In visible light, clusters of galaxies look like collections of individual galaxies. We now know, however, that the galaxies are held together by the combined gravity of normal and dark matter, the latter outweighing the former by a factor of 5 or so. Not only that, most of the normal matter is in the form of hot, X-ray emitting gas, spread in and around these galaxies. This general picture had been well known for several decades by the time Suzaku was launched, and scientists were making detailed observations of these X-ray emissions from clusters of galaxies using Chandra and XMM-Newton, both launched in 1999.

Perseus Cluster

Suzaku observed the Perseus Cluster along 8 directions for two weeks in total.
Image Credit: “NASA/ISAS/DSS/O.Urban al., MNRAS”

But these studies concentrated on the central part of the clusters, where the density is high and the X-ray glow is the most intense. Neither Chandra or XMM-Newton had the sensitivity to study the outer regions, where the X-ray glow is far less intense. Typical Chandra and XMM-Newton studies were limited to about 30% of the clusters by volume. Well, have you heard the story of a guy who is looking for his key under a street light, not because that’s where he lost it, but because that’s where he can search?

For faint, point-like sources of X-rays on the sky, Chandra and XMM-Newton are both far more sensitive than Suzaku. But the same design choices make them less ideally suited to observe faint, diffuse glow of X-rays. Combined with the fact that Suzaku is in a low-Earth orbit which means it’s better shielded from cosmic ray particles that increase noise (Chandra and XMM-Newton are further away from Earth), Suzaku turns out to be the best instrument for studying the faint outskirts of clusters of galaxies.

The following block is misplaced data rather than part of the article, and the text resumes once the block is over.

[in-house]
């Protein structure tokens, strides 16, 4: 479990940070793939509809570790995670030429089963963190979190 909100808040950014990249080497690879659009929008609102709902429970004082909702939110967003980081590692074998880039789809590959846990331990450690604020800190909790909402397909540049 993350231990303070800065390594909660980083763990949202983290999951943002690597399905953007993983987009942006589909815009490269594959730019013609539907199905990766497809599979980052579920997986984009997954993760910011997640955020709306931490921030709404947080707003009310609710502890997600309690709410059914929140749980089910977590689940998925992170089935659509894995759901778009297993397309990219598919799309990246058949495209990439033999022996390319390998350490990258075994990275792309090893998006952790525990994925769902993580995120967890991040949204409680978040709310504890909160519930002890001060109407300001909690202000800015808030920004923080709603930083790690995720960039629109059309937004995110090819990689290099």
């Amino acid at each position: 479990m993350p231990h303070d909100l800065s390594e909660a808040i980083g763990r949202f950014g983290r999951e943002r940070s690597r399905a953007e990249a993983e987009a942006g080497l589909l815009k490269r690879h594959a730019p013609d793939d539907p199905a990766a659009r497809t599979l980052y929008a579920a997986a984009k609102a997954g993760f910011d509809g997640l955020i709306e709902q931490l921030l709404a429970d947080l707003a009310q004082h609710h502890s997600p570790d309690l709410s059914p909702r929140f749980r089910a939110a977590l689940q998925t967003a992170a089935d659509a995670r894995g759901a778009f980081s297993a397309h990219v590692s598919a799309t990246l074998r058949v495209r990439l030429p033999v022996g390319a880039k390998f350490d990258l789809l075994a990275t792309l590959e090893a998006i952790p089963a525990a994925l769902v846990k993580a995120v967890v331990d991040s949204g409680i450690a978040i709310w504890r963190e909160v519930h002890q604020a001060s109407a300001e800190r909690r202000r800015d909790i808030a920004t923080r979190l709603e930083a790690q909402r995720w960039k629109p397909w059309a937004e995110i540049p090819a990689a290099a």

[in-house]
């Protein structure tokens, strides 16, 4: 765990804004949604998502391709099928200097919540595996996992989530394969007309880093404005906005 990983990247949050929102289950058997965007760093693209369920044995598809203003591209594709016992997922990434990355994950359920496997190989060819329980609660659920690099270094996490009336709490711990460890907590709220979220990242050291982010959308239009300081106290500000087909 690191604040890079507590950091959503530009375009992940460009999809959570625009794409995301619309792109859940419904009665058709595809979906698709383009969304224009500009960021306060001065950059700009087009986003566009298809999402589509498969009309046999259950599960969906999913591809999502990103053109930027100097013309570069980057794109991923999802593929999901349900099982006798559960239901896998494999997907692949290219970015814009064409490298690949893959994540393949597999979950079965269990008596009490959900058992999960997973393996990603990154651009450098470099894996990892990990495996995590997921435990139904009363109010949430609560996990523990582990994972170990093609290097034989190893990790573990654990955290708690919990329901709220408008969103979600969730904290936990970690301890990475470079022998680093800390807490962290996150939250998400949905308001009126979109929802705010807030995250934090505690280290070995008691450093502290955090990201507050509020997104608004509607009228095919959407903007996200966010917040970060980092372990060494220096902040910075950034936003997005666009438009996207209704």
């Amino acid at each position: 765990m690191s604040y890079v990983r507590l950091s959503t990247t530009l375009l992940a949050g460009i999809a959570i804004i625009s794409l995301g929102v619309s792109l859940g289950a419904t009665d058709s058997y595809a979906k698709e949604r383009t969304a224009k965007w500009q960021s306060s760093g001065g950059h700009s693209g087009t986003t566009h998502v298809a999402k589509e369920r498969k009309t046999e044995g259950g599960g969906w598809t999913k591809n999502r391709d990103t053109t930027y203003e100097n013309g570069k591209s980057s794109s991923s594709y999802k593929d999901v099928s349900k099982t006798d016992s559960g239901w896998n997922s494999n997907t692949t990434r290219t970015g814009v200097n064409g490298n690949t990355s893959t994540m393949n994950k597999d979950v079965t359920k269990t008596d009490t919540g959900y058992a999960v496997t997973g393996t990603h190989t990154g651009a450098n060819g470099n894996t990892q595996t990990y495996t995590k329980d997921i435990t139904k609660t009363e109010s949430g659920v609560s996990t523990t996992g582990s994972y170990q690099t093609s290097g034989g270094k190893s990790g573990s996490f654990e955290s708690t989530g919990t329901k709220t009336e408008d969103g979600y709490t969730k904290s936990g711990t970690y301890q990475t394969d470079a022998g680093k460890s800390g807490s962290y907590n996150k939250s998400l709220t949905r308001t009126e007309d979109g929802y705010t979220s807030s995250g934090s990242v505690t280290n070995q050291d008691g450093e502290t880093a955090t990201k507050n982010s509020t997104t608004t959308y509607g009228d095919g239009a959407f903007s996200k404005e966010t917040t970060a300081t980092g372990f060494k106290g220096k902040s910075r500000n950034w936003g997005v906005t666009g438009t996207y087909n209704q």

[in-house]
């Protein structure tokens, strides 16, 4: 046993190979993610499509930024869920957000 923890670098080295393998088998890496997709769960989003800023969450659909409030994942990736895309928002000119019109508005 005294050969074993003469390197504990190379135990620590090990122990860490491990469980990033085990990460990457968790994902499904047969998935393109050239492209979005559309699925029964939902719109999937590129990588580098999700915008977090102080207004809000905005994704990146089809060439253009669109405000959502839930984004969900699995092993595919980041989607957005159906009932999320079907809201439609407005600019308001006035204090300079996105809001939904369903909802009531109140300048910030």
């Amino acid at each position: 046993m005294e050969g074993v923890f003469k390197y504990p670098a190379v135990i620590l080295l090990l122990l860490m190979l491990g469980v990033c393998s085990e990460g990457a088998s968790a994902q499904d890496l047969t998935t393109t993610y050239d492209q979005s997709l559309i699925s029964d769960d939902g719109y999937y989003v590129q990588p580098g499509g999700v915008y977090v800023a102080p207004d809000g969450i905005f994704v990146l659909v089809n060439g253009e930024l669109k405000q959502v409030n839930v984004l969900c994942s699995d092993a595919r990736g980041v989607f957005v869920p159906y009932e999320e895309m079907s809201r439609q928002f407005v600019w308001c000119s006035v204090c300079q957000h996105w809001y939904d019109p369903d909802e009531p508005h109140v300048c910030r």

Even with this advantage, it’s a difficult and time-consuming job to tease out the properties of the faint X-ray glow from the outskirts of clusters of galaxies, particularly when it had never been done before. It was in 2009, almost 4 years after the launch of mission, that one small group published a paper that was described as the “first complete X-ray view of a cluster.”

Galaxy cluster PKS 0745-191

This Suzaku image shows X-ray emission from hot gas throughout the galaxy cluster PKS 0745-191. Brighter colors indicate greater X-ray emission. The circle is 11.2 million light-years across and marks the region where cold gas is now entering the cluster. Inset: A Hubble optical image of the cluster’s central galaxies is shown at the correct scale.
Credits: NASA/ISAS/Suzaku/M. George, et al.

Since then, several groups have learned and improved the observing strategy and analysis techniques, and quite a few major papers were written using the Suzaku data on the outer reaches of clusters of galaxies. I, for one, am glad that the productive period of Suzaku was long enough for the community to realize how good it was for this study and carry out many major studies using it.

Happy 10th anniversary, Suzaku!

[Editor’s note: We are still hoping for cake!]